The Second Song of Advent: Zechariah’s Prophecy

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And his father Zechariah was filled with the Holy Spirit and prophesied, saying,

68 “Blessed be the Lord God of Israel,
    for he has visited and redeemed his people
69 and has raised up a horn of salvation for us
    in the house of his servant David,
70 as he spoke by the mouth of his holy prophets from of old,
71 that we should be saved from our enemies
    and from the hand of all who hate us;
72 to show the mercy promised to our fathers
    and to remember his holy covenant,
73 the oath that he swore to our father Abraham, to grant us
74     that we, being delivered from the hand of our enemies,
might serve him without fear,
75     in holiness and righteousness before him all our days.
76 And you, child, will be called the prophet of the Most High;
    for you will go before the Lord to prepare his ways,
77 to give knowledge of salvation to his people
    in the forgiveness of their sins,
78 because of the tender mercy of our God,
    whereby the sunrise shall visit us from on high
79 to give light to those who sit in darkness and in the shadow of death,
    to guide our feet into the way of peace.” – 
Luke 1:67-79

Dogwood Canyon Entrance | Near Branson, Missouri | October 2021

We just finished celebrating a milestone birthday at my house. I may have been the birthday boy of honor. It was a wonderful affair. Good friends. Kind wishes. Joy shared. Conversations. Food. Drink. Music. Even a trivia game about the birthday boy’s life. “Happy birthday,” wishes were accompanied by other kind words. Thank you, friends!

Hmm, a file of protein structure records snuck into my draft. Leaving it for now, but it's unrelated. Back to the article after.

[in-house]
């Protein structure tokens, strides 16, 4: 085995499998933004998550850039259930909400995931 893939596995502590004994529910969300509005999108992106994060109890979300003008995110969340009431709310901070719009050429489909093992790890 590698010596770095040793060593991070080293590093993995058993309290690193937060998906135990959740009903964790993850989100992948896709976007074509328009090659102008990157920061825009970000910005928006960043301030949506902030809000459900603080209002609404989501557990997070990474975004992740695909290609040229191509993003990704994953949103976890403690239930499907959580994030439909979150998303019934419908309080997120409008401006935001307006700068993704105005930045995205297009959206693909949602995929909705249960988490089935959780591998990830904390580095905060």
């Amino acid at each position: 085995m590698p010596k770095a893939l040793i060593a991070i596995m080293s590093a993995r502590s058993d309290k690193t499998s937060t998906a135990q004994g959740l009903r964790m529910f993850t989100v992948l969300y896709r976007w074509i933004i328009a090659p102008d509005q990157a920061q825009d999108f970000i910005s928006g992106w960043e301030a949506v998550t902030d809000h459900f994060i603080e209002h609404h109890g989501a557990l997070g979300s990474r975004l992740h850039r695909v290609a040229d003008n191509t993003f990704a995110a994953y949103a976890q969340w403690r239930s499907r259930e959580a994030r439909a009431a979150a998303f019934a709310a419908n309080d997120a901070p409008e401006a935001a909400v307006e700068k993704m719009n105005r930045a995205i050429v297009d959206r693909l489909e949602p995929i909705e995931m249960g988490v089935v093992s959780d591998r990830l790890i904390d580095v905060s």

I mention this because of the first word in Zechariah’s song. It is translated, “Blessed,” or “Praise be,” or “Let us praise…” And rightly so. But the word might also be “Let us speak well of…” We get the word eulogy, an almost literal transliteration of the Greek. Let’s speak well of God, is what Zechariah is saying. A footnote in the New American Bible offers this insight:

Like the canticle of Mary (Lk 1:46–55) the canticle of Zechariah is only loosely connected with its context. Apart from Lk 1:76–77, the hymn is speaking of a horn for our salvation (Lk 1:69) and the daybreak from on high (Lk 1:78) applies more closely to Jesus and his work than to John. 

Whatever the context or focus, the question for us today is whether we will speak well of God. Will we praise him? Will we declare him blessed? Is he set apart in your heart and life? Do your words acknowledge what he has done for you? Are you aware of his grace and goodness to you and to all people? Do you believe that God has raised up a horn for our salvation; a place of strength, hope, grace, love and life? Do you realize that the daybreak from on high has risen? The Daybreak from on high?

Zechariah was filled with the Holy Spirit and prophesied. God opened his mouth to express his praise, and help the people look beyond even this current moment of great joy. After all, John has been born. She who was said to be barren has born a child. And no matter what anyone thought, his name would be John. As good as that was, Zechariah was moved to express praise to God for things reaching far beyond that moment. 

So now the question is two-fold. Will we speak well of God? And will we recognize any good moment as a blessing from God, but look beyond the moment to the greater blessing of salvation through Jesus Christ? That means that whether we are experiencing God’s immediate blessings, or yearning for them, looking to his ultimate blessing in Christ will move us to speak well of him. 

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